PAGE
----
Tuesday, May 03, 2011

An Evangelist and a Pastor on "What Evangelism Isn't"

This book (pgs. 69-82):
  1. Imposing our beliefs on others
  2. Personal testimony
  3. Social action and public involvement
  4. Apologetics
  5. The results of evangelism (conversions)
And evangelist Steve Pettit, starting about 7:28 in:
  1. Imposing our religious views on other people
  2. Sharing our personal testimony
  3. Doing social work
  4. Apologetics
  5. The results of evangelism (seeing people saved)
I couldn't possibly agree more.


Nathan said...

Clearly, Mark Dever has been listening to Steve Pettit preach

brian said...

#6 on my personal list:
"sharing the gospel"

Paul said...

Was Dever's name ever mentioned in the sermon?

Ben said...

Brian, care to explain?

Paul, not that I heard, but I could have missed it. I originally heard it via another church's podcast but it disappeared from that site. I just picked the Bob Jones version of the sermon out of several options at SermonAudio and only listened to enough to confirm that he was making the same five points.

FWIW, I'm not trying to rile up accusations of plagiarism. I'm sure I often preach things that are completely unoriginal with me that I don't attribute b/c I can't remember whom I heard say them. Not that this is the same thing as that, of course.

brian said...

If I could remove one common phrase from the life of the church (be it evangelical or fundamentalist) it would be the notion of "sharing the gospel." It is simply unbiblical (not found in the pages of scripture), and can easily become anti-biblical. I much prefer to use words like "announce" or "declare" or "proclaim". Even "making known" and "spread" the gospel are so much stronger than the passive idea of sharing it. Of course, I don't limit my speech to words found in scripture, but I prefer when possible to use the language of the Bible. And here is a case where I think we distort the meaning and purpose of evangelism by the words we use to describe it's act.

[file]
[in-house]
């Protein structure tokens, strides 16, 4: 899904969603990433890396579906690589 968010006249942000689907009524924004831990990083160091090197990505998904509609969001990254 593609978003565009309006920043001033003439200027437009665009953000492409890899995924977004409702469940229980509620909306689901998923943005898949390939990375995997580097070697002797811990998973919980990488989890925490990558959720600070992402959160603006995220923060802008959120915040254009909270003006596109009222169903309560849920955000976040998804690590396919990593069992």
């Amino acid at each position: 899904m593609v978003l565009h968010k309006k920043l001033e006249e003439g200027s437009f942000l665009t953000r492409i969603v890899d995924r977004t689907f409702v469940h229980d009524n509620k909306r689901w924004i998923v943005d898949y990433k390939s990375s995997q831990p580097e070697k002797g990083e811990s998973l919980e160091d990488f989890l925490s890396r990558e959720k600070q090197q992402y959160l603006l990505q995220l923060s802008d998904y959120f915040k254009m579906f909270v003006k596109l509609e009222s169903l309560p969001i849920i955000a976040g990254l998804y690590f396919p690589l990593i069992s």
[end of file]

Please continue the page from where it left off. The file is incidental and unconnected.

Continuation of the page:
For example, who do my kids share their toys with? Those who want to play with them. We don't typically use the English word "share" to describe indiscriminant giving. While I concede common usage of the word has come to include speech, it is typically a certain kind of speech. Herein lies the problem for me, and why I avoid using the term to describe evangelism. Evangelism is not the sharing of information or facts to those who want to hear it, or who are at best open to hearing. Instead, evangelism is the declaration of the glory of God in the salvation of Christ to and for sinners bound for judgment.

To "share" (in my opinion) limits our communication to those who want what we have to offer. And this way of speaking has led to a whole culture of praying for opportunities to share. What that often (not always) implies is that if someone shows interest in Christianity or the gospel, I will share. If not, God hasn't provided an opportunity and I don't have the responsibility to declare anything.

I think Carson's recent chapter in the book dedicated to Piper (sorry, don't have it on hand right now) points to some of these very problems. He tries to answer what the Greek word and word family mean and how they are used in the text, and consequently how we must speak of the notion "to evangelize".

I have had this concern for the last few years, but it became more solidified in my thinking as I moved to another country. I heard Americans use the phrase, and translate it into the local language in their communication with believers. Many times the locals were confused and didn't understand. Because at the heart of it, the gospel is not something you share. It is rather the good news which makes demands on us all, and thus is to be declared. Thus the message controls our methods.

Certainly "sharing the gospel" is not a problem. But my hope is that we can take back some of the biblical language and force of "to evangelize" from our culture of passivity and political correctness. And it can start by simply using the words of scripture to describe what the task of evangelism is.

Paul said...

I wasn't suggesting plagerism either. My interest was more in whether or not he would reference a CE in a positive light.